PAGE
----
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Clinical Opal #6 - Sexual dysfunction

30 September 2021 - Dr Simon Morgan

Terry is a 64-year-old retired sales manager and a long-term patient of the practice. He has been struggling with depression over the past couple of years since being retrenched.

Six weeks ago, he commenced escitalopram 10mg as the first trial of antidepressant medication. He presents today saying that while he thinks that his mood is a little better, he is having decreased sexual arousal and delayed ejaculation since starting the medication. He is very troubled by these side effects and keen to talk to you about what to do. 

In particular, he asks you a few specific questions:

  • Are the sexual side effects likely to improve with time?
  • Would another antidepressant medication be better?
  • Could he reduce the dose?

What do you advise him?

Sexual dysfunction is a common and potentially distressing adverse effect of antidepressants and a leading cause of non-adherence. The most commonly reported adverse effects in women are decreased libido, decreased arousal and anorgasmia. Men more frequently report problems with decreased desire and delayed ejaculation.

In 2020, a narrative review on antidepressant-induced sexual dysfunction was published in the MJA.1 It described a high risk of sexual dysfunction for SSRIs (with escitalopram and paroxetine possibly having the highest risk), SNRIs, vortioxetine and clomipramine; a moderate risk for all other TCAs; and a low risk for other agents.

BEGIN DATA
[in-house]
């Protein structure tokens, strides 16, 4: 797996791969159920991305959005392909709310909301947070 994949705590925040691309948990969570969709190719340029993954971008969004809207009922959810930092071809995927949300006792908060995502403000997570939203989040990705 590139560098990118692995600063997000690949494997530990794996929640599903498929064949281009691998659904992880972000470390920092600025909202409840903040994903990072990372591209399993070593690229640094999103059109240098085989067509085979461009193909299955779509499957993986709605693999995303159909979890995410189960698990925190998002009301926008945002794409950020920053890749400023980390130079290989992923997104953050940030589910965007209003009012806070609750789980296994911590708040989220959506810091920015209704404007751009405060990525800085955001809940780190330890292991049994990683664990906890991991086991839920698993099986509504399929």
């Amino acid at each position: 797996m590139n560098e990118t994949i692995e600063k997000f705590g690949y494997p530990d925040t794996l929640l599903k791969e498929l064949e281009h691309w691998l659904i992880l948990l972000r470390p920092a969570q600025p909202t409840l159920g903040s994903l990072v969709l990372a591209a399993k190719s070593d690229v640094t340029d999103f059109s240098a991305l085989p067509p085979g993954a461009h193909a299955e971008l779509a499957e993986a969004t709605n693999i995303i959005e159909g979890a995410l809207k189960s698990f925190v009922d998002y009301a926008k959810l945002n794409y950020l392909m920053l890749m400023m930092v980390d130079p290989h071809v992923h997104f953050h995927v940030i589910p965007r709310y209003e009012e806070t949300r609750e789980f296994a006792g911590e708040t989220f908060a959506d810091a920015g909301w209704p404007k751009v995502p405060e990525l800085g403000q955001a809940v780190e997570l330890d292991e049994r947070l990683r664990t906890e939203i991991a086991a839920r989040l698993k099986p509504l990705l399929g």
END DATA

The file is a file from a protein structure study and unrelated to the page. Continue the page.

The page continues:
The authors recommended an approach to assessing and managing antidepressant associated sexual dysfunction, including

  • Considering other causes
  • Watchful waiting (6-12% improvement over 4-6 months)
  • Dose reduction (limited evidence and risk of undertreatment)
  • Switching to another antidepressant with a lower risk e.g. moclobemide, agomelatine, mirtazapine.

Importantly, they recommended that sexual function should be proactively assessed at baseline, and at regular intervals during treatment. It is well known that patients are reluctant to raise issues of sexual dysfunction, and GPs play an important role in initiating conversations about sex and sexual difficulties with their patients.2


  1. Rothmore J. Antidepressant-induced sexual dysfunction. MJA 2020
  2. Goodwach R. Let’s talk about sex. AFP 2017

Dr Simon Morgan
Dr Simon Morgan

Simon is a GP based in Newcastle, NSW, and a senior medical educator with Medcast.  He also has medical education roles with the RACGP and GPSA.

Over the past three decades, Simon has worked in clinical and educational roles in NSW and the NT, as well as in the Republic of Ireland. He has published over 75 peer reviewed journal articles, and in 2018 received the RACGP Corliss award for his contribution to medical education.

Simon is passionate about high quality education and training. He has particular interests in GP supervisor professional development and the rational use of tests and medicines. He is a proud member of Doctors for the Environment. He spends his spare time drinking craft beer and pretending that he is a musician in the Euthymics, an all-GP band.

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